"[Lipofuscin] action spectra: ... The onset of photoinduced oxygen uptake occurs at 490 nm and then increases with decreasing wavelength. ... Only light of wavelengths longer than 400 nm reaches the adult retina, thus the initial absorbing species relevant to retinal toxicity in vivo must be blue absorbing." Pawlak et al. Action spectra for the photoconsumption of oxygen by human ocular lipofuscin and lipofuscin extracts. Arch Biochem Biophys. 2002 Jul 1;403(1):59-62.
"A2E is a blue-absorbing molecular constituent of human ocular lipofuscin. Lipofuscin photoproduces toxic reactive oxygen intermediates (ROI)." Pawlak A, Wrona M, Rozanowska M, Zareba M, Lamb LE, Roberts JE, Simon JD, Sarna T. Comparison of the aerobic photoreactivity of A2E with its precursor retinal. Photochem Photobiol. 2003 Mar; 77(3):253-8.
"We have previously shown that the accumulation of A2E by RPE cells in a culture model, confers a susceptibility to blue light damage. The wavelength specificity of this effect is consistent with the excitation spectrum of A2E. Moreover, the extent of blue-light induced apoptosis is proportional to the A2E content of the cultures and is not manifest by cells devoid of A2E. In experiments aimed at defining the molecular pathways involved in executing RPE cell death in the context of A2E and blue light, we have detected the release of cytochrome c from mitochondria and the activation of caspase-3. Moreover, we have rescued A2E-loaded blue-light exposed RPE from cell death by tansfection with Bcl-2. In efforts to track the events occurring from the time that blue light is absorbed by intracellular A2E until the cell death program is initiated, we have shown that the death of A2E-laden RPE is blocked in oxygen-depleted media. The enhancement of cell death in the presence of deuterium oxide and the protection afforded by quencher/scavengers of singlet oxygen, are both consistent with singlet oxygen generation being a factor contributing to blue-light mediated death of A2E-containing RPE. Importantly, blue light illumination of A2E also leads to the generation of previously unidentified oxidized derivatives of A2E, which form consequent to singlet oxygen generation. These oxidized derivatives of A2E may contribute to cellular injury." Ow J, Nakanishi K, Blue-Light Induced Death of A2E-Laden RPE: Apoptotic Pathways and Oxidative Mechanisms. Conference on Aging Retina and Early Degeneration, 25-27, 2001 Harvard Medical School Columbia University, New York, NY.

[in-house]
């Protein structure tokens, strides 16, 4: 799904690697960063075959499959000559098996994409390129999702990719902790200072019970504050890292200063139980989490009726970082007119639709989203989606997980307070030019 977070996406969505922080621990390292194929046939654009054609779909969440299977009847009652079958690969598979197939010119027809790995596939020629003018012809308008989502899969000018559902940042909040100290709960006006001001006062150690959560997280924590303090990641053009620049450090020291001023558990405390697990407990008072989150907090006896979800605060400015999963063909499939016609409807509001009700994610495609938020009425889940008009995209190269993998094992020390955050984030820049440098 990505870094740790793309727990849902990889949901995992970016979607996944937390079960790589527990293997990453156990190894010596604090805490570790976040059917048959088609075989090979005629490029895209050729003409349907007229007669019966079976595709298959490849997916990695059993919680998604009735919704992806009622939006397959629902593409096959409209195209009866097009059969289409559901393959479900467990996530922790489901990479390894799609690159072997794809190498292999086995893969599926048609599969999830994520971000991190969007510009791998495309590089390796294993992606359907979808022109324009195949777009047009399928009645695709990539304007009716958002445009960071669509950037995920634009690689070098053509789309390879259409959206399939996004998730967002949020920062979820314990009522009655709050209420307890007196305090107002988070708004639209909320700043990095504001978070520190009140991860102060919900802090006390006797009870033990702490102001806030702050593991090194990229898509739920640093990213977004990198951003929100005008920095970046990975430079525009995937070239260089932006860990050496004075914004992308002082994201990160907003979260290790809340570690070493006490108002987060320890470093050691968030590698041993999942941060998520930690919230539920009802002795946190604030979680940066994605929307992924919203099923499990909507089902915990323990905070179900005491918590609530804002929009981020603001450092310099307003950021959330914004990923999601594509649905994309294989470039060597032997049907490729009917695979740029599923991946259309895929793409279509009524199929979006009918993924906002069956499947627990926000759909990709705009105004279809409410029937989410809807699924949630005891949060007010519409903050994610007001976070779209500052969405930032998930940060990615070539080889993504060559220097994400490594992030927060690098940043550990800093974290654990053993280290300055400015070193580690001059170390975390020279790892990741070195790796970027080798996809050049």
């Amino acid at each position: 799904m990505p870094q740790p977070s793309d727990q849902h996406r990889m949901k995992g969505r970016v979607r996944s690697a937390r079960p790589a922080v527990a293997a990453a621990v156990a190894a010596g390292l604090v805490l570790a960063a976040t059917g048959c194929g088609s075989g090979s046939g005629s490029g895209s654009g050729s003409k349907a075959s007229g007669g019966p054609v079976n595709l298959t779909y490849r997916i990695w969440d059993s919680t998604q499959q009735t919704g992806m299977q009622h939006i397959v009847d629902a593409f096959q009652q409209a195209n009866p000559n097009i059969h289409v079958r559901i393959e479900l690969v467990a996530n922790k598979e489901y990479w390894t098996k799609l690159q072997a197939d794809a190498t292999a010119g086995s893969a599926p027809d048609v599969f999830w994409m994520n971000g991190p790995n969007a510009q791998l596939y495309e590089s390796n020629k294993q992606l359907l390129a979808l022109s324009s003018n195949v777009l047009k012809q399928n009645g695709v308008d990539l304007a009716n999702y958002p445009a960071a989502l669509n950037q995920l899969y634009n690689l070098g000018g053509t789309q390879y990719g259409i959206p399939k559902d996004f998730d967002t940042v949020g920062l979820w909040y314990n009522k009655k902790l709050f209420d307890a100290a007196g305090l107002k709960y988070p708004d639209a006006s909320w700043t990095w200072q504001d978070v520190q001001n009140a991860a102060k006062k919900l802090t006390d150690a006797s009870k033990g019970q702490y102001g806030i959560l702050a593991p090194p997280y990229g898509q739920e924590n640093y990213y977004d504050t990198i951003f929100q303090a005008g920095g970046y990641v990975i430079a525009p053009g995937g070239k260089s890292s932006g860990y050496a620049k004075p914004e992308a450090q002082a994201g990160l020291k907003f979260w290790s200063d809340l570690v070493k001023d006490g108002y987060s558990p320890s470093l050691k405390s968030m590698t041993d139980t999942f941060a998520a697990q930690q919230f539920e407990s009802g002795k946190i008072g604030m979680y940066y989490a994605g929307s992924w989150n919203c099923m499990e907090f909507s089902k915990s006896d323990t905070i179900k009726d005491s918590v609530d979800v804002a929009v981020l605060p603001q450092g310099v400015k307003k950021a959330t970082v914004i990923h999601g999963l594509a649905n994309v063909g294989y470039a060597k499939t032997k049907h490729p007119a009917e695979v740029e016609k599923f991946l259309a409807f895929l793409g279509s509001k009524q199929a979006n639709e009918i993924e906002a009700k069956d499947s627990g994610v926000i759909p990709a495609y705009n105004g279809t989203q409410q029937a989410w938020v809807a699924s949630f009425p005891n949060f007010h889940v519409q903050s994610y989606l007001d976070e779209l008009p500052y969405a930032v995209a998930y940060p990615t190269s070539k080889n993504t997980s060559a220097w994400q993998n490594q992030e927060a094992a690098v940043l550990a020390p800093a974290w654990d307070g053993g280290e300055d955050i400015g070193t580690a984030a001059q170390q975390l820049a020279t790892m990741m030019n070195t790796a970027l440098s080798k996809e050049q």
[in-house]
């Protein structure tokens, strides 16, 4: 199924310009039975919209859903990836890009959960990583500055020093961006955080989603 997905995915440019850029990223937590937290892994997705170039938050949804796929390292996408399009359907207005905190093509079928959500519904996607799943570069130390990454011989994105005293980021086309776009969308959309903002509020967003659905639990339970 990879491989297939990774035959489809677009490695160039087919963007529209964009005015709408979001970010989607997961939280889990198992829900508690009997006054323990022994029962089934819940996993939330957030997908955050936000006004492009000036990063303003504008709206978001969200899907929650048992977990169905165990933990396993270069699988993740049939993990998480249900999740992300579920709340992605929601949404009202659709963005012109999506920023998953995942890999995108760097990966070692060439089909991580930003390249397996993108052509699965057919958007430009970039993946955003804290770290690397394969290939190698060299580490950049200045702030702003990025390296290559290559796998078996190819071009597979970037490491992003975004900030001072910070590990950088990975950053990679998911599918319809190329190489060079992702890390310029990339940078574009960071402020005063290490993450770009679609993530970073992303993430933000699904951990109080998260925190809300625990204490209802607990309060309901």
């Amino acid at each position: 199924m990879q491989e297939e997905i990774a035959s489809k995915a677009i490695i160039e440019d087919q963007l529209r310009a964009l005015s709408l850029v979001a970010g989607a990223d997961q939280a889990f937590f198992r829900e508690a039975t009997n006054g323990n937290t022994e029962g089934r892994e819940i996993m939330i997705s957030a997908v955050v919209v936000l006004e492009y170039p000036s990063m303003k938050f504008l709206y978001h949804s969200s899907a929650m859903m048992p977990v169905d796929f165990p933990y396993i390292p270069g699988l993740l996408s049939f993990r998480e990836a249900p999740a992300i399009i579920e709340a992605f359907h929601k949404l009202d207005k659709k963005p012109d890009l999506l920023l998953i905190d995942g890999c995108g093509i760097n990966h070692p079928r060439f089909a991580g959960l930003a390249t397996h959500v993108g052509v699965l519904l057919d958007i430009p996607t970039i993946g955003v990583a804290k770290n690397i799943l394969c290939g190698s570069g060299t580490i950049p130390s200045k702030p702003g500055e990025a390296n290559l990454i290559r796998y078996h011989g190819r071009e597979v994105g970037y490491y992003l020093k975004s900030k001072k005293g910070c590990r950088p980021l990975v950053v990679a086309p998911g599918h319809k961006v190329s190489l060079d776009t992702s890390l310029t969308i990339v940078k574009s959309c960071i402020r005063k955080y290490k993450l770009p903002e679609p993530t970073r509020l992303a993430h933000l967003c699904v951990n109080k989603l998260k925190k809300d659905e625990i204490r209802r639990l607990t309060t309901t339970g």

"After middle age there is a decrease in the production of antioxidants and antioxidant enzymes. At the same time, the protective pigments are chemically modified (lenticular 3-hydroxy kynurenine pigment is enzymatically converted into the phototoxic chromophore xanthurenic acid; melanin is altered from an antioxidant to pro-oxidant) and fluorescent chromophores (lipofuscin) accumulate to concentrations high enough to produce reactive oxygen species. We have known for some time that exposure to intense artificial light and sunlight either causes or exacerbates age-related ocular diseases." Roberts JE. Ocular Phototoxicity. J Photochem Photobiol B. 2001 Nov 15;64(2-3):136-43.
"The pigment melanin, which is believed to play a photoprotective role...We conclude that the content of melanin in RPE cells undergoes an age-related change to which photo-oxidation may contribute. This observation raises the question of whether age-related changes in melanin reduce the photoprotective role of the pigment in aging RPE cells." Sarna T, Burke JM, Korytowski W, Rozanowska M, Skumatz CM, Zareba A, Zareba M. Loss of melanin from human RPE with aging: possible role of melanin photooxidation. Exp Eye Res. 2003 Jan; 76(1): 89-98.

21. The ROS generated when blue light is absorbed by lipofuscin can damage cellular DNA, lipoproteins, and other structures within RPE, and in some cases can lead to self-induced cell death (apoptosis).